N-terminal vs C-terminal FLAG-tagged HTT

The experimental set-up and results covered in this post can be found here: 10.5281/zenodo.1202292

In my previous post, I used baculovirus to overexpress HTT in mammalian cells. Although I managed to overexpress HTT, this HTT is actually FLAG-tagged, and very strangely, I could not detect FLAG!

Let me first explain what a FLAG-tag is. FLAG is a short protein that is often attached to the end of an artificially expressed protein to ‘tag’ it and differentiate it from endogenous protein. It only consists of 8 amino acids, with sequence DYKDDDDK, where D is aspartic acid, Y is tyrosine and K is lysine. As it is so short, it is unlikely that it will affect the normal function of the protein that it is tagged to. It is used for a variety of purposes such as for cellular localisation, protein purification, immunoprecipitation etc. It is especially useful when you do not have a good antibody against the protein-of-interest. Attaching a FLAG-tag allows you to use a FLAG antibody instead, which generally works quite well.

The HTT protein that I used has a FLAG-tag on the C-terminal end. Although FLAG usually does not interfere with the normal functions of the protein, it can sometimes be subject to post-translational modifications such as cleavage of the tag from the protein, or it might not be detectable due to the way the protein it is tagged to is folded.

I thus decided to repeat the experiment of overexpressing HTT in mammalian cells using two different baculoviruses, one expressing the C-terminal FLAG-tagged HTT and the other expressing the FLAG-tag at the N-terminal. Both HTT baculoviruses were developed here at SGC Toronto by Rachel Harding, Peter Loppnau and Alma Seitova, who designed, cloned and produced the HTT baculoviruses.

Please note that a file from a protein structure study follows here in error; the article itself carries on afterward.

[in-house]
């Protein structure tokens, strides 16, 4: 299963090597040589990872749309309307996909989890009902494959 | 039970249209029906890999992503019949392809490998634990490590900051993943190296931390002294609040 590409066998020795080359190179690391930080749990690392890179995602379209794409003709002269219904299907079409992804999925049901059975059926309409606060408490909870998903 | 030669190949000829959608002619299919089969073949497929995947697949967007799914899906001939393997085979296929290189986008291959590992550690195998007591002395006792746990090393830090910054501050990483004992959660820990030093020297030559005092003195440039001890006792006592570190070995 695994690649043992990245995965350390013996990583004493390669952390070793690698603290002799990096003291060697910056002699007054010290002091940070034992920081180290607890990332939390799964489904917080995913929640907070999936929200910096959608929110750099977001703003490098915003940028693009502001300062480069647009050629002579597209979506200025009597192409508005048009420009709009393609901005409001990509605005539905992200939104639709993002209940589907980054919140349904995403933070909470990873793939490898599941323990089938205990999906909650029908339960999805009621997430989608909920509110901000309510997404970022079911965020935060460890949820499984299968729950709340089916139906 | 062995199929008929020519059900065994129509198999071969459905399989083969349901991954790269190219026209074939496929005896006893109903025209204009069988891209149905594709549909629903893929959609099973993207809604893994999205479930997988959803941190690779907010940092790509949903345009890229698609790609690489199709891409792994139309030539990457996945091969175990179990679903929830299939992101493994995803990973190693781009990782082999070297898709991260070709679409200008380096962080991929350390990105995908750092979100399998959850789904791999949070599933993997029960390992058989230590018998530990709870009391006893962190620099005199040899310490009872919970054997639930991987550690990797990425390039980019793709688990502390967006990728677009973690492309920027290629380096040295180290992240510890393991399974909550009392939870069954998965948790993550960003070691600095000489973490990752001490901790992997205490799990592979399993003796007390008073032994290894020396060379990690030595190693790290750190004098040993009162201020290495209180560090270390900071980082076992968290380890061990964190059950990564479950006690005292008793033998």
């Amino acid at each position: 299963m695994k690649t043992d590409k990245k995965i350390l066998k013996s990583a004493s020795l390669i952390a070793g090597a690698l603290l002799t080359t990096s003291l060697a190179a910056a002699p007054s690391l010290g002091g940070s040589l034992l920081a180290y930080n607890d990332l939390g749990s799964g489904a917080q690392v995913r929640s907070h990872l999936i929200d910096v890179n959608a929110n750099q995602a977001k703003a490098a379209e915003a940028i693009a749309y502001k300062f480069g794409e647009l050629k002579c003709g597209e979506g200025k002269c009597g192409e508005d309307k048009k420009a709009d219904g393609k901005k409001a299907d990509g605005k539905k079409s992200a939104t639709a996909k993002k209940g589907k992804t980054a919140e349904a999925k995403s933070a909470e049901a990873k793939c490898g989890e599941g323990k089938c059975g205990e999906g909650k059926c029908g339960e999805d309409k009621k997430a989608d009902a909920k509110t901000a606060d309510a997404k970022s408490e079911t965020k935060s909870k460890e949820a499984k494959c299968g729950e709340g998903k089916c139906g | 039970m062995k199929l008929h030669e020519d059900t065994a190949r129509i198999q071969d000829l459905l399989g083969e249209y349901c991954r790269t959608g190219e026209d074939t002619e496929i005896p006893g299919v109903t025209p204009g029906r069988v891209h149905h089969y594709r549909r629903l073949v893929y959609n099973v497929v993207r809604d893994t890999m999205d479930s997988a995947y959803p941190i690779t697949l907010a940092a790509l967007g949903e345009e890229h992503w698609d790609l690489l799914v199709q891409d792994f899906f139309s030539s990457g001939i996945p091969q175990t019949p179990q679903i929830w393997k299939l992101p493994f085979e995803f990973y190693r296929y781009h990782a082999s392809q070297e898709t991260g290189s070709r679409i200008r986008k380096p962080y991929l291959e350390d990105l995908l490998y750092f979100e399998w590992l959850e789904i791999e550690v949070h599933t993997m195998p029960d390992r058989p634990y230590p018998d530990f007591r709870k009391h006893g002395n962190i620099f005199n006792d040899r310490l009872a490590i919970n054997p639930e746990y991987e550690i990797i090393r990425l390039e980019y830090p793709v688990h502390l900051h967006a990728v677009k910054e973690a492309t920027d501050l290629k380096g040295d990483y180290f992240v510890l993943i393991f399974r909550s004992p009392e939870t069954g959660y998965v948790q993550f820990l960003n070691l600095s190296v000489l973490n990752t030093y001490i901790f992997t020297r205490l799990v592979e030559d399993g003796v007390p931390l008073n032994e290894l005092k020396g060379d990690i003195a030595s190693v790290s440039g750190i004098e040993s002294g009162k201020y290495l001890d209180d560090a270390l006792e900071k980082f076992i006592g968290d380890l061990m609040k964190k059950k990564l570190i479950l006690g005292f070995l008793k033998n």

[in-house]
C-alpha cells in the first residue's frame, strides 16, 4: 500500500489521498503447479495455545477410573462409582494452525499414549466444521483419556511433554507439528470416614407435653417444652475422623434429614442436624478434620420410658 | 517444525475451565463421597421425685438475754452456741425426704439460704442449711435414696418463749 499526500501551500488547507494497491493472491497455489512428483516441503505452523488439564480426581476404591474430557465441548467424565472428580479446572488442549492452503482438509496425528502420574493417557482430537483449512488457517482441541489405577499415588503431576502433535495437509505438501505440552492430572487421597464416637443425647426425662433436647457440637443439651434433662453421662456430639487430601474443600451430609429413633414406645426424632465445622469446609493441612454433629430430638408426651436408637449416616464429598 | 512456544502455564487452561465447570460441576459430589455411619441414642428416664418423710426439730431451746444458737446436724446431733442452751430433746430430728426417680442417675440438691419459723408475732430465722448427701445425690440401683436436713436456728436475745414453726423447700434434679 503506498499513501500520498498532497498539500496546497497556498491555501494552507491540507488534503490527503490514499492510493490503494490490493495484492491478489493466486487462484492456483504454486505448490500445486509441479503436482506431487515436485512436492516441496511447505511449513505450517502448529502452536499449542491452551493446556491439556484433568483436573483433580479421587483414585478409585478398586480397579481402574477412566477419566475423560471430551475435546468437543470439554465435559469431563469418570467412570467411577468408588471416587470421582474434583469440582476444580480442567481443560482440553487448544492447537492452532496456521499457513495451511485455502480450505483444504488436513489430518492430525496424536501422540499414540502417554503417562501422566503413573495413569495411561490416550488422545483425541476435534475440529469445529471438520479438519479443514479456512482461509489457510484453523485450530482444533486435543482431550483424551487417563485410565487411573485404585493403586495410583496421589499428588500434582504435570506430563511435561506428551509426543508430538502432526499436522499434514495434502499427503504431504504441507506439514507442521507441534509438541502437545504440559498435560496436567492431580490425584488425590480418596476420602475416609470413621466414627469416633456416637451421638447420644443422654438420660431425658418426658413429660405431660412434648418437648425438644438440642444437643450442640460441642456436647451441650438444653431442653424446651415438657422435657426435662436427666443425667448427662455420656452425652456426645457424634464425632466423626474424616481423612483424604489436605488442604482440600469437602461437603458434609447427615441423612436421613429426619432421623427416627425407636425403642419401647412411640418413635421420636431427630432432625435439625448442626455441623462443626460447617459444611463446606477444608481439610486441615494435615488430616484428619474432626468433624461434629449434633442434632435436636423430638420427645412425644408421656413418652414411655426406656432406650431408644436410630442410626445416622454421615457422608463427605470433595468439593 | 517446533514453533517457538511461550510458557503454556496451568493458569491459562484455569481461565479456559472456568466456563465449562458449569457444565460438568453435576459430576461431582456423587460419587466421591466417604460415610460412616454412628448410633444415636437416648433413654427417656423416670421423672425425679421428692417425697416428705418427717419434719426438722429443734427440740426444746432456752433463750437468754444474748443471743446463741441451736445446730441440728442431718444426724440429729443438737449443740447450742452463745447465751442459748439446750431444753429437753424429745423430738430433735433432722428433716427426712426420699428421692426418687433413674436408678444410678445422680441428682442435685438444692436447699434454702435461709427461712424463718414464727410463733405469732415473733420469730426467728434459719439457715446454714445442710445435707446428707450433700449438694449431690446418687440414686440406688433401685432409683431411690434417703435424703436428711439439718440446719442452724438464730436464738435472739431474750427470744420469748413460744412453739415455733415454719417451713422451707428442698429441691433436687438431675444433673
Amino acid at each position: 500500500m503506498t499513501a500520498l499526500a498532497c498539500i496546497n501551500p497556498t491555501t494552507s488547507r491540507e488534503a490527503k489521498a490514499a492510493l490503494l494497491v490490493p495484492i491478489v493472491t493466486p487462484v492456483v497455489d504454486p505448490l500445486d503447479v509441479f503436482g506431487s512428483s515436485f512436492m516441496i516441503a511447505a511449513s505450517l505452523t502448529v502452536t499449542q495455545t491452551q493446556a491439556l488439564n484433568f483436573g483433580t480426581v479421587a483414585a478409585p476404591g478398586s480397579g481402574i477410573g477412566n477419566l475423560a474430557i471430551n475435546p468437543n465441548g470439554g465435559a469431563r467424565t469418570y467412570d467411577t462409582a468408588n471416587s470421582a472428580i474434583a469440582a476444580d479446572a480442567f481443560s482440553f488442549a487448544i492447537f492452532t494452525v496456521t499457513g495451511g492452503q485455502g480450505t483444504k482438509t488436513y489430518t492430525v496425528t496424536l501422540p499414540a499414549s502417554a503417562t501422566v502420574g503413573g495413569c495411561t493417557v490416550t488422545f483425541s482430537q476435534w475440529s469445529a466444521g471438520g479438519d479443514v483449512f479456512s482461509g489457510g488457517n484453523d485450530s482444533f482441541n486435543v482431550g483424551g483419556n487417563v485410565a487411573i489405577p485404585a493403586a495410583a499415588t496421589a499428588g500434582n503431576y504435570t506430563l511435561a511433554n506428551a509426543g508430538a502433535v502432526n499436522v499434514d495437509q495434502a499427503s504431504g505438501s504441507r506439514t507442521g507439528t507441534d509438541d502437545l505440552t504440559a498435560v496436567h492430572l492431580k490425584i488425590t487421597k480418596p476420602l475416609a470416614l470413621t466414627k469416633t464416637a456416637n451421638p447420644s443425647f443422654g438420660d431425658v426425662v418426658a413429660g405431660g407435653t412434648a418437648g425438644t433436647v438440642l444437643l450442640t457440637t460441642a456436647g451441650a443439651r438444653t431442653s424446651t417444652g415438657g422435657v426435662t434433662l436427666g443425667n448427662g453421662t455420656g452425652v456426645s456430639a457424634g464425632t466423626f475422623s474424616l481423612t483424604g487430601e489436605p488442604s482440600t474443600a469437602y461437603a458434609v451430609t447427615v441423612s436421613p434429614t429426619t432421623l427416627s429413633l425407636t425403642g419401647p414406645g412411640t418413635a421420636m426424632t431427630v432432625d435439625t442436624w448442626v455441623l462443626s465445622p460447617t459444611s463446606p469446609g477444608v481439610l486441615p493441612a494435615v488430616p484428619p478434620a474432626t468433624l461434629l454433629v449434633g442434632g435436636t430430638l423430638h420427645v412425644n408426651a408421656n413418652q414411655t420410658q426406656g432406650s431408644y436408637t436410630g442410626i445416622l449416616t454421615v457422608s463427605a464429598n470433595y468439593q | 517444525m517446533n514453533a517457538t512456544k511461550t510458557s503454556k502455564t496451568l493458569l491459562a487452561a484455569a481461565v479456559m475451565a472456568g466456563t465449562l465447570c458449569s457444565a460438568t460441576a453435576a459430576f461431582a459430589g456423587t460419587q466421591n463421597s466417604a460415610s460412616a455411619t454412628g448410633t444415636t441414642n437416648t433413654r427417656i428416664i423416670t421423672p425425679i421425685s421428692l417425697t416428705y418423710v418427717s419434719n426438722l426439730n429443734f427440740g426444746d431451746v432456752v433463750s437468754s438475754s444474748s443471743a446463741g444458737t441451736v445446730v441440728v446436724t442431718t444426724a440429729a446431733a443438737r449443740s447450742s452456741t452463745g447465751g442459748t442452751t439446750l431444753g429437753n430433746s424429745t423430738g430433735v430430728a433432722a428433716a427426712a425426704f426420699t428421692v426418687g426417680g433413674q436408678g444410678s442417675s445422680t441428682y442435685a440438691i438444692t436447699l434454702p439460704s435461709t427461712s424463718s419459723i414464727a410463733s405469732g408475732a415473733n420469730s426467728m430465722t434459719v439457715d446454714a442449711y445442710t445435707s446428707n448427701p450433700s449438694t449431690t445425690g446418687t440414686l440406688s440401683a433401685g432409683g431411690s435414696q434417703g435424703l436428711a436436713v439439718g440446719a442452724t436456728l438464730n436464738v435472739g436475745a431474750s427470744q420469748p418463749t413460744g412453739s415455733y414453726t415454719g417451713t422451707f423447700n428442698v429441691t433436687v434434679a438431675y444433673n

I was only able to detect the N-terminal FLAG-tag and not the C-terminal FLAG-tag in the same cell line as used previously. To be sure, I also repeated this experiment in a second cell line and obtained the same results. A FLAG-tagged green fluorescence protein (GFP) control was also used in my second experiment. Having a GFP control is useful as cells which are successfully able to express GFP can be detected under a fluorescence microscope, allowing me to determine if the protein has been successfully expressed in the cells without needing to do the Western. It would be great if we could express a GFP-tagged HTT using baculovirus, but this is not a trivial feat as HTT is such a large protein.

It seems like an N-terminal FLAG is better in the case of HTT for protein overexpression. However, this is not always the case for every protein. In fact, an N-terminal FLAG has a higher chance of interfering with the normal localisation of a protein as this is usually where targeting signals that direct the protein to the correct compartments of the cell are found. We will need to keep this in mind as we move forward with further experiments using the N-terminal FLAG-tagged HTT.

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